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We have just finished a very successful May Day brigade to Venezuela, organised by the Australia-Venezuela Solidarity Network (AVSN). The majority of the 14 participants were from Australia, with two Canadians and one from the US also taking part. May Day was, of course, a highlight of the 10-day tour: more than 1 million marchers, all in red t-shirts. Brigadistas were greeted with cheers of welcome — we were easily identified by our Australian solidarity activists shirts and banner.

Dukens Raphael, secretary-general of the Confederation of Public and Private Sector Workers of Haiti (CTSP) told the April 24 convention of the Canadian Union Public Employees (CUPE), British Columbia division of the dire situation facing Haiti’s people after the January 12 earthquake: “If you arrived in Port au Prince today, you would ask, ‘Did it happen yesterday?’”

MELBOURNE — In the wake of the Rudd government’s backflip on climate change, more than 250 people rallied outside the Victorian parliament on May 6 to urge Labor Premier John Brumby and Coalition leader Ted Baillieu to commit to replacing Hazelwood coal-fired power station, the world’s dirtiest, with clean energy by 2012.
I wasn’t really sure what to expect from the Villawood detention centre. Most of what I knew came from mainstream media, which usually ignores a particular perspective: that of the refugees themselves. “Queue-jumpers”, “expensive”, “unwelcome”, “should be sent back” are common themes. This rhetoric reduces asylum seekers and their experiences to nothing more than blood-sucking parasites looking for a warm place to nestle. “Boat people” make up only 3% of all refugees coming to Australia. The rest arrive in planes. Where’s all the hype about “plane people”?
When setting a giant oil spill on fire is the least-worst option to limit environmental damage, you know you're in trouble. But that appeared to be the case as US authorities debated how to contain an spill caused by the failure in April of a deepwater oil rig — owned by the oil giant BP — about 80 kilometres off the US in the Gulf of Mexico. On May 2, the Times of London reported that Professor Ian MacDonald, an ocean specialist at Florida State University, said satellite data suggested the leak has already spread 9 million gallons of heavy crude oil.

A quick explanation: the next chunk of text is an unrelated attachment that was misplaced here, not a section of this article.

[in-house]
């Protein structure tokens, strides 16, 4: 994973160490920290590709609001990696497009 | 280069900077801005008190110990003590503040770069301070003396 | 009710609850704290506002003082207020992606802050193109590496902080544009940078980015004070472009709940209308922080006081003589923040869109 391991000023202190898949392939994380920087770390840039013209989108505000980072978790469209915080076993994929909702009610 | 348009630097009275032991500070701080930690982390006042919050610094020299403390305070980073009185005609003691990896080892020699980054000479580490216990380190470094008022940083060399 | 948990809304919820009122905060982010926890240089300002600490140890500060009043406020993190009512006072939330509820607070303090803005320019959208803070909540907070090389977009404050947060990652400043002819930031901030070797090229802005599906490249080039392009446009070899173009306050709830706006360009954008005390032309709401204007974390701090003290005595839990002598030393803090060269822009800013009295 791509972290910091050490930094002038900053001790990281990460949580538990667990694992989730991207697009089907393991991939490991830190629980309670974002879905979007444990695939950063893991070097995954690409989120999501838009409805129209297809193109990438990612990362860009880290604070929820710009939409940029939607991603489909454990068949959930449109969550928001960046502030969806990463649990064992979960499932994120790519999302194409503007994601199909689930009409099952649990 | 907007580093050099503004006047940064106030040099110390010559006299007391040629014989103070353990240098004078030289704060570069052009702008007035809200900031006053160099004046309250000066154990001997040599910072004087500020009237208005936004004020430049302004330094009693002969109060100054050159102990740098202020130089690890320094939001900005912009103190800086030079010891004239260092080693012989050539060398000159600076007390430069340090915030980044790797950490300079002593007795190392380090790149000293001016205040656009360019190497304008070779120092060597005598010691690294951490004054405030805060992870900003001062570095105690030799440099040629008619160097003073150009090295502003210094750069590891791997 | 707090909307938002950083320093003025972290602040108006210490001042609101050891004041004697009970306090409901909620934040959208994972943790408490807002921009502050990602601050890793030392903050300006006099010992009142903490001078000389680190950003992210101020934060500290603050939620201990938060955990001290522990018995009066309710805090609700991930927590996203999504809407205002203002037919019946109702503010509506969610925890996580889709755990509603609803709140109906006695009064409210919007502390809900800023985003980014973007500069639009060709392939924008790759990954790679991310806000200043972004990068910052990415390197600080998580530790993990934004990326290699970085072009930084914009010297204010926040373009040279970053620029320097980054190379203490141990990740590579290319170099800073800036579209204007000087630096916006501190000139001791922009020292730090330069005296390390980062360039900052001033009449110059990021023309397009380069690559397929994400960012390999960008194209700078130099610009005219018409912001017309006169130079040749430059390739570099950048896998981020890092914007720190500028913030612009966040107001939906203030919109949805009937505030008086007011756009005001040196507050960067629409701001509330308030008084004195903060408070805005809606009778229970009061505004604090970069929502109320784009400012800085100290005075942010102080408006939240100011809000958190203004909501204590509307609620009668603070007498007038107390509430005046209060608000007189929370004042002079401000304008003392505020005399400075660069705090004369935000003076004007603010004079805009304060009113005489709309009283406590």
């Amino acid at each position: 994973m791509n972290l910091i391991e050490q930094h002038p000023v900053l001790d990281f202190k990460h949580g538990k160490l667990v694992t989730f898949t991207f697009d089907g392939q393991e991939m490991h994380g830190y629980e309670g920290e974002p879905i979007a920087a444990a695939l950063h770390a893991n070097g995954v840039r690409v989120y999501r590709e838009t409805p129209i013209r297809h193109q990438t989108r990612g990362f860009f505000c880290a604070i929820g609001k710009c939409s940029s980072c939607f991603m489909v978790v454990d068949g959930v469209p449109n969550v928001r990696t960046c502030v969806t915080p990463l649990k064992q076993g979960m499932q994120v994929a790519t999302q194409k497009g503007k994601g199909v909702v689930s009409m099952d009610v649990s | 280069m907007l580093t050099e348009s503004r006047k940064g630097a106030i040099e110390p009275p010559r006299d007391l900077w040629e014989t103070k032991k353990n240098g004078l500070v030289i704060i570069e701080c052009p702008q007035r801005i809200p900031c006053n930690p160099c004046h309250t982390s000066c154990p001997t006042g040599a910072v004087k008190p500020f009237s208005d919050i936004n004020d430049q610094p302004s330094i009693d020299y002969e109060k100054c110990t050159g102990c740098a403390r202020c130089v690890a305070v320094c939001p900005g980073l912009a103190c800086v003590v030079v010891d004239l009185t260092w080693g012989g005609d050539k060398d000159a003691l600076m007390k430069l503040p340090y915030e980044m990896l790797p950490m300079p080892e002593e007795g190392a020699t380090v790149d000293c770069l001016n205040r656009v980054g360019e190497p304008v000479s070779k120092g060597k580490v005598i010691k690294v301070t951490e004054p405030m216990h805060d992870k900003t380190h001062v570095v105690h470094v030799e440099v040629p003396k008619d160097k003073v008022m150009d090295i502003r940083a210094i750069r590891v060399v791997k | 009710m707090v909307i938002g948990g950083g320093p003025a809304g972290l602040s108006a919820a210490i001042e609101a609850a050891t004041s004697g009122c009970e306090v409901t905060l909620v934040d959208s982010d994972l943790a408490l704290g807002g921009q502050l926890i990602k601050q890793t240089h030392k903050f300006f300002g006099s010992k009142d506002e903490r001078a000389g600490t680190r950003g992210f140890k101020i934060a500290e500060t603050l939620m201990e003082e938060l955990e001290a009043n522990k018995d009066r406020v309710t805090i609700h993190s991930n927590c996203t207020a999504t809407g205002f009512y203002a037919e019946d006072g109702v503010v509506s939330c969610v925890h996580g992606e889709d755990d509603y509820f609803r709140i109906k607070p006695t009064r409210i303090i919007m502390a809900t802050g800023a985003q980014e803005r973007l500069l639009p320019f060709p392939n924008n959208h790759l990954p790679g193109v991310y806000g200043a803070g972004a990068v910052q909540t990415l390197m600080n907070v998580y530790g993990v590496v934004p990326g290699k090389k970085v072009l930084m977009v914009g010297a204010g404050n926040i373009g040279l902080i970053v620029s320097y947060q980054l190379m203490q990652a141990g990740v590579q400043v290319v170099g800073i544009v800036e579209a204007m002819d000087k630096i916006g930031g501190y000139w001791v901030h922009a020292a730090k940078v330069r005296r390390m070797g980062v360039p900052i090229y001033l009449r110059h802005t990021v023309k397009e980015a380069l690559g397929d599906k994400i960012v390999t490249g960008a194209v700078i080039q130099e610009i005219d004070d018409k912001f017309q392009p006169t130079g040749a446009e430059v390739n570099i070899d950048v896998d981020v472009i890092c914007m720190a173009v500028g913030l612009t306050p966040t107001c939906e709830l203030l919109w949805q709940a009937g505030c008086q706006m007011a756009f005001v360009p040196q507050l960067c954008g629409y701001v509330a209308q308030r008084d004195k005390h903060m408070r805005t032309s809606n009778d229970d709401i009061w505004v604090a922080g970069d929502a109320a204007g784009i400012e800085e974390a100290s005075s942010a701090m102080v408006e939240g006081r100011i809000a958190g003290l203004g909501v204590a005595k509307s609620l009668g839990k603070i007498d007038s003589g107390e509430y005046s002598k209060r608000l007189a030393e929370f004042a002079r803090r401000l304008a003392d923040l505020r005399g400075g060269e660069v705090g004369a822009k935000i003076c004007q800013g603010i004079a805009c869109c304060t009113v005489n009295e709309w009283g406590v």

The proposed “bail-out” of the Greek economy by the International Monetary Fund (IMF) and European Union (EU) has set off a huge struggle with worldwide implications. On May 5, as Greek parliament debated the IMF-EU package, half a million people took over the streets of Athens as part of a nation-wide general strike. It was Greece’s largest demonstration in 30 years.
Much of the public discussion on Prime Minister Kevin Rudd’s proposed tax reforms — made in response to the Henry tax review — has centred on the projected 40% tax on “super-profits” in the mining industry. Most people probably agree that the big mining multinationals could afford to contribute a lot more to the public purse.
The Union of South American States (Unasur), a regional body uniting all South American nations, passed a motion opposing Arizona’s racist anti-immigrant law at its May 4 summit, Venezuelanalysis.com reported the next day.
“Stop trampling rights to win votes”; “Stop breaking laws to win votes”; “Stop racist policy risking lives” and “Stop the freeze on asylum seekers' rights” were key slogans at a rally organised by Amnesty International and other human rights organisations on May 8, as part of a national day of action. The 300 protesters heard from Chaman Shah Nasiri, a Hazara refugee from Afghanistan who had suffered in the now-closed Nauru detention camp under previous Coalition prime minister John Howard's Pacific Solution policy.
One of the most common cliches western politicians like to use to describe the climate crisis is: “We are all in this together”. But this seemingly harmless platitude all too often conceals a dangerous lie. Actually, on a global scale, we’re not all in this together. Of course, global warming will impact everywhere, but it won’t affect every place in the same way.
Senior Queensland police officers have been accused of using improper methods to cover up for fellow police officers when investigating the death of 36-year-old Palm Island man Mulrunji Doomadgee in 2004. A coroner has described Doomadgee’s November 2004 arrest for intoxication as “not an appropriate exercise of police discretion”. Within an hour of the arrest by Senior Sergeant Chris Hurley, Doomadgee had died from blows to his body which almost split his liver in two.
Rally in Nepal

On May 1, Nepal was entirely shut down by huge demonstrations called by the Unified Communist Party of Nepal-Maoist (UCPN-M) to call for the resignation of the unpopular government. In Kathmandu, at least 500,000 marched — the streets a sea of red flags.